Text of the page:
Spotify TYKTWD

It’s Take Your Kid to Work Day! And Spotify’s New York offices called up the Lemons to come kick out the jams!IMG_20180426_105152.jpg


Fuzzy Singles Forthcoming

The Fuzzy Lemons are back in the studio laying down a few tracks. Get ready for some hit singles you can listen to with your kids! Or maybe we’ll get really crazy and release an album, you never know…

View this post on Instagram

Playin’ around with new tunes in the studio!

A post shared by The Fuzzy Lemons (@thefuzzylemons) on

LITE FM & iHeartRadio

Elizabeth Chan, the Queen of Christmas, had me join her at a special performance at the Pennsy Theatre at Madison Square Garden. What a pleasure to accompany her with guitar monster John Benthal. Plus I got to strap jingle bells to my leg!

Mario Padrón and Friends!

I knew I had listened to every Roots album and transcribed half of ?uestlove’s grooves and spent hours and hours trying to hone in on his feel and swing for a reason. It was to play RnB and soul with my friend Mario. Sometimes it is by giving ourselves limitations that we become truly creative. With a stage the size of a postage stamp we were limited in space but free to play deep pocket. Everyone in the place was nodding their head with us and the patrons and staff were so appreciative of the sound we were putting out.


12″ hats, 18″ BD, supraphonic snare, and Mario’s feet.

Thanks Mario Evan and Jesante! Let’s do it again soon!

Kaylor and the Tin Cans

I recently joined this beautiful new Americana project led by Kaylor Otwell: Kaylor and the Tin Cans. I guess that makes me a tin can. The band has three qualities I’ve been looking for in a project. First, it’s acoustic. No pesky amplifiers or extension chords, volume knobs or earplugs and it sounds great in a living room. Second, there are lots of harmonies and I can finally stretch out my third-part-singing. Third, I get to play cajon! Now that is an easy schlep. Check out my setup:IMG_20171201_211821.jpg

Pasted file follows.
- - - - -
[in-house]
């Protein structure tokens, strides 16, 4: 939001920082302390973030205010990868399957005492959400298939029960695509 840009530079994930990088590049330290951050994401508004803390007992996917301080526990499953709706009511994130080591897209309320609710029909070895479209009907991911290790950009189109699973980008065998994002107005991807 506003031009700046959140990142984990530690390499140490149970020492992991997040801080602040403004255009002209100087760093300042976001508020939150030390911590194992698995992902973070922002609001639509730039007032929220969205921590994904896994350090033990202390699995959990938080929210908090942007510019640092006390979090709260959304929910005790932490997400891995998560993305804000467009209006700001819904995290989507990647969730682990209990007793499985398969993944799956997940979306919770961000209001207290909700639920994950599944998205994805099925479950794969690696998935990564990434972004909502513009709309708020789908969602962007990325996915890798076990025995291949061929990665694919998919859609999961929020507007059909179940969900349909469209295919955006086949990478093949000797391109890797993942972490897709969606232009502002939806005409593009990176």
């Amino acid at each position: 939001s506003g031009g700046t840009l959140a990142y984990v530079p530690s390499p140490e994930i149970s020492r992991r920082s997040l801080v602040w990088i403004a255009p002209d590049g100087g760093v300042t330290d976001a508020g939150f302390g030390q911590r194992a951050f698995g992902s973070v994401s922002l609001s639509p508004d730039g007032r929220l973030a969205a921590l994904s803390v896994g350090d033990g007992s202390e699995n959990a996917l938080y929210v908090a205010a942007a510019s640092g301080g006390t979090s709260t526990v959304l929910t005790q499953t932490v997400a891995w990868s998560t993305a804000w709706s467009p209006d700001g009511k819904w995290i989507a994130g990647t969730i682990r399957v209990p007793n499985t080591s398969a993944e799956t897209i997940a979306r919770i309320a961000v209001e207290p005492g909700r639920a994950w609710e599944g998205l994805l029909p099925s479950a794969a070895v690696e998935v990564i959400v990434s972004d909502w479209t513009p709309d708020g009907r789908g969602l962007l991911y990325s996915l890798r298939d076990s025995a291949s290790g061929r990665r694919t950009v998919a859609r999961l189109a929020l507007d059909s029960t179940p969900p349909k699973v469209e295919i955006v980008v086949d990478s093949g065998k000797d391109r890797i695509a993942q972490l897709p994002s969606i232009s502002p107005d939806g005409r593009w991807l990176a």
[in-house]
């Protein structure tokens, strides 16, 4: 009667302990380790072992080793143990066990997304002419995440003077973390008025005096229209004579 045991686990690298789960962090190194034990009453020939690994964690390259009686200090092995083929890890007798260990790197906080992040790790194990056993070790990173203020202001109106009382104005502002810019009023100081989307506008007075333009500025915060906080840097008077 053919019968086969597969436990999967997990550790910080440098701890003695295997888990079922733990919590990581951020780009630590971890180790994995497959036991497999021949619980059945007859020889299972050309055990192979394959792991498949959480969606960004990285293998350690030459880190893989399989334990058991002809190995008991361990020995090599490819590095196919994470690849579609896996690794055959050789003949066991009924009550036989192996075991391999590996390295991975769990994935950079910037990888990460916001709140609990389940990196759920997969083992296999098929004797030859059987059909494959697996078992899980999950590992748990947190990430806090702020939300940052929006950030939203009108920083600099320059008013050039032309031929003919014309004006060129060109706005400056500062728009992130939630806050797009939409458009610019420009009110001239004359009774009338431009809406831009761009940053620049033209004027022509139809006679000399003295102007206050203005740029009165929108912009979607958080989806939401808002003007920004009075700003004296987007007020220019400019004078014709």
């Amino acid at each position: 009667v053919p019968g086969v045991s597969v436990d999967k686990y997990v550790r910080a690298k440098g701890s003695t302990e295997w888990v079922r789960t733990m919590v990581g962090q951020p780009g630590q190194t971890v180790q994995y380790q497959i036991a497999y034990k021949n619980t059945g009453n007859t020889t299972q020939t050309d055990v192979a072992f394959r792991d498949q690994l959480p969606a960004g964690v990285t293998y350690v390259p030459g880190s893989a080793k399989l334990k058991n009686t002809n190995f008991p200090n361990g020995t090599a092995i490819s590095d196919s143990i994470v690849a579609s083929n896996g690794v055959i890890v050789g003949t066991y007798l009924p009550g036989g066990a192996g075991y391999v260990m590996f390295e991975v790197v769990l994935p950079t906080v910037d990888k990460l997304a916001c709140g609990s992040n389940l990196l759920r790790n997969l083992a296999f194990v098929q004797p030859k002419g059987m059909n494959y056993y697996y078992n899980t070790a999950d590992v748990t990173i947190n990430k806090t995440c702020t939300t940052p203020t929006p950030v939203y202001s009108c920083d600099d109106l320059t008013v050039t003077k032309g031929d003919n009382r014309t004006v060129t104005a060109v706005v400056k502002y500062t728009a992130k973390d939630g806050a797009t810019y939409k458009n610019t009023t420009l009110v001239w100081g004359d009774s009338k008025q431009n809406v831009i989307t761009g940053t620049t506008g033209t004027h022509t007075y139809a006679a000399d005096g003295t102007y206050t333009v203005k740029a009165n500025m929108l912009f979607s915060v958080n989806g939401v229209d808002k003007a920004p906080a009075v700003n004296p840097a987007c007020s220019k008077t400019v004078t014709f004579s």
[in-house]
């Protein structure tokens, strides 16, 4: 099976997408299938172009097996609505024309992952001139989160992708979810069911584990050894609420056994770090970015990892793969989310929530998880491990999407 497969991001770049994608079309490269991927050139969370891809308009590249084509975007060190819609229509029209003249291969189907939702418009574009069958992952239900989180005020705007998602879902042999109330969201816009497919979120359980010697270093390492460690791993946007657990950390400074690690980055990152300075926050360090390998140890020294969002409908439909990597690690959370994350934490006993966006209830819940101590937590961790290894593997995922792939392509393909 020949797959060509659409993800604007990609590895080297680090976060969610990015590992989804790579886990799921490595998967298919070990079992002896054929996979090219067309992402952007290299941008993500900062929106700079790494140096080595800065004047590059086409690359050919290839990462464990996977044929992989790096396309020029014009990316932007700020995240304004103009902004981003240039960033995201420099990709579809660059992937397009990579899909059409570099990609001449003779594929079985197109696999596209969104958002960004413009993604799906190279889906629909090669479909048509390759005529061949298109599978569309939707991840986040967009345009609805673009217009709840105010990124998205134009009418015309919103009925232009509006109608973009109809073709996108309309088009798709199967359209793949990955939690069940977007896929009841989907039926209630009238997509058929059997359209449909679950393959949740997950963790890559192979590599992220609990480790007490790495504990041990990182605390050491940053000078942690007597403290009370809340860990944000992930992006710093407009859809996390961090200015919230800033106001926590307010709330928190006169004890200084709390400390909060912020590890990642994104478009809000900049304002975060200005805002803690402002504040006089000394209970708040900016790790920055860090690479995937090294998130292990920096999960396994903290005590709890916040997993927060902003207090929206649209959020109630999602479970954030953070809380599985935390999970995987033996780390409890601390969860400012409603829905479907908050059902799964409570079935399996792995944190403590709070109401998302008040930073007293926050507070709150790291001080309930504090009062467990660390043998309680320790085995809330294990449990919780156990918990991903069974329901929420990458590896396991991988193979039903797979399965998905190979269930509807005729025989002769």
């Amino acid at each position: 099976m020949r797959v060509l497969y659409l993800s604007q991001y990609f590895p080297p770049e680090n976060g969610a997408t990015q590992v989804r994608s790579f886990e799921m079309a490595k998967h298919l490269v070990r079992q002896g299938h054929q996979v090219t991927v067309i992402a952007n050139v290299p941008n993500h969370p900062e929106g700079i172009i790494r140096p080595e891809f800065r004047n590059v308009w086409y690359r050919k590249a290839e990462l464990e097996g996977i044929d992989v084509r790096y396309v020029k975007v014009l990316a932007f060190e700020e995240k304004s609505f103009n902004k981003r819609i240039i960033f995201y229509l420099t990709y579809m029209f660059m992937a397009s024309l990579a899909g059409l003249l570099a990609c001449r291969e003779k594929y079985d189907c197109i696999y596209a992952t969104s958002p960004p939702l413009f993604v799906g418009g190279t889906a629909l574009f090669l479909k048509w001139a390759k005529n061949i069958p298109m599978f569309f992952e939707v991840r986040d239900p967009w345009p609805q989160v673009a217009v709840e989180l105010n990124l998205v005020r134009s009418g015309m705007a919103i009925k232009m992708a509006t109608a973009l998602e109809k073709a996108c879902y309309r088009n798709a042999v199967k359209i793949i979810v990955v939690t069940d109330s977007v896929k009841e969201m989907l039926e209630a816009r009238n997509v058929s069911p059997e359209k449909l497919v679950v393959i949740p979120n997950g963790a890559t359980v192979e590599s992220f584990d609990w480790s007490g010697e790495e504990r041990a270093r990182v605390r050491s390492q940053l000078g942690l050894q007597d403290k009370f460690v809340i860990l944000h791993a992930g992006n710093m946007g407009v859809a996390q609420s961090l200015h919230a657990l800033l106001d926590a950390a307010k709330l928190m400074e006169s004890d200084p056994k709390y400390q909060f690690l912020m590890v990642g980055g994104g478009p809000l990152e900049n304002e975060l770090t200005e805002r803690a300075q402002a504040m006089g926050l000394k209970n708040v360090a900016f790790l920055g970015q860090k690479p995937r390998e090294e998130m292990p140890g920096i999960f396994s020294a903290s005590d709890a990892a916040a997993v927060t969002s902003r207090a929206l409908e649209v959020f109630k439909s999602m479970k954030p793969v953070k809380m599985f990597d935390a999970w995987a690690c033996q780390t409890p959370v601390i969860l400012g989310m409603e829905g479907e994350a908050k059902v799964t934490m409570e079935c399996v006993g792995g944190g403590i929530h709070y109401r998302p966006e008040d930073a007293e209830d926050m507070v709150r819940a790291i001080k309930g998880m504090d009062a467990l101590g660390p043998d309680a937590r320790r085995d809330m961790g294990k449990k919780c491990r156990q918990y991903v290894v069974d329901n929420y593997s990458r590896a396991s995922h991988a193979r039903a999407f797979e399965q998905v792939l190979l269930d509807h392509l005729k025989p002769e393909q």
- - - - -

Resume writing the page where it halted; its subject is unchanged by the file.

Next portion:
I just finished up a really fun gig with the Herreras down in Delaware. Besides the perpetual energy of the Herreras’ music, we were poolside and it was a lovely sunny day. So sunny, that I decided my cymbal was put to better use as a shade than an instrument. Little known fact: the sun makes things really hot, especially metal things.IMG_20170610_191500.jpg

The Streak

2,680 days. That’s how long my practice streak had lasted when I ended it this past weekend.

Since January 26, 2010 I have practiced drums for at least five minutes a day, every day. That’s more than 7 years straight. Over the past decade I have practiced more days than I have showered or brushed my teeth.

I have long believed this practice streak was indicative of who I am. Proof of my dedication. Proof of my devotion. Proof of my professionalism. Of my musicianship. My sacrifice.

But, over the past few months, the immense responsibility of parenthood and the sheer exhaustion that comes with it relegated my daily ritual to the last few minutes of each day. I had even stopped journaling my practice; it was too depressing. I wasn’t working on anything. I wasn’t developing anything. My daily practice had become a chore rather than enticing progress. It was–and is–time to end this chapter and begin a new one.

The drums were my first love, but I now have a great deal more to love in my life: My son, Aidan, whose every small accomplishment I experience as if it were my own, and my incredibly inspirational wife, Sivan, who works tirelessly to support our family.

Over the coming days, weeks, and months, I will consider how my next streak might better suit this new chapter of my life. What goal I might work toward and the new ways that working toward that goal might fulfill me. While my current record will be a hard one to beat, the daily ritual of focus, practice, and mindful improvement of my musicianship has already accomplished what I set out to prove so many years ago. The only loss I have suffered was in a number, an imaginary concept tying together a lifetime of work. Whatever I do next, I’ll do it the only way I can, one day at a time.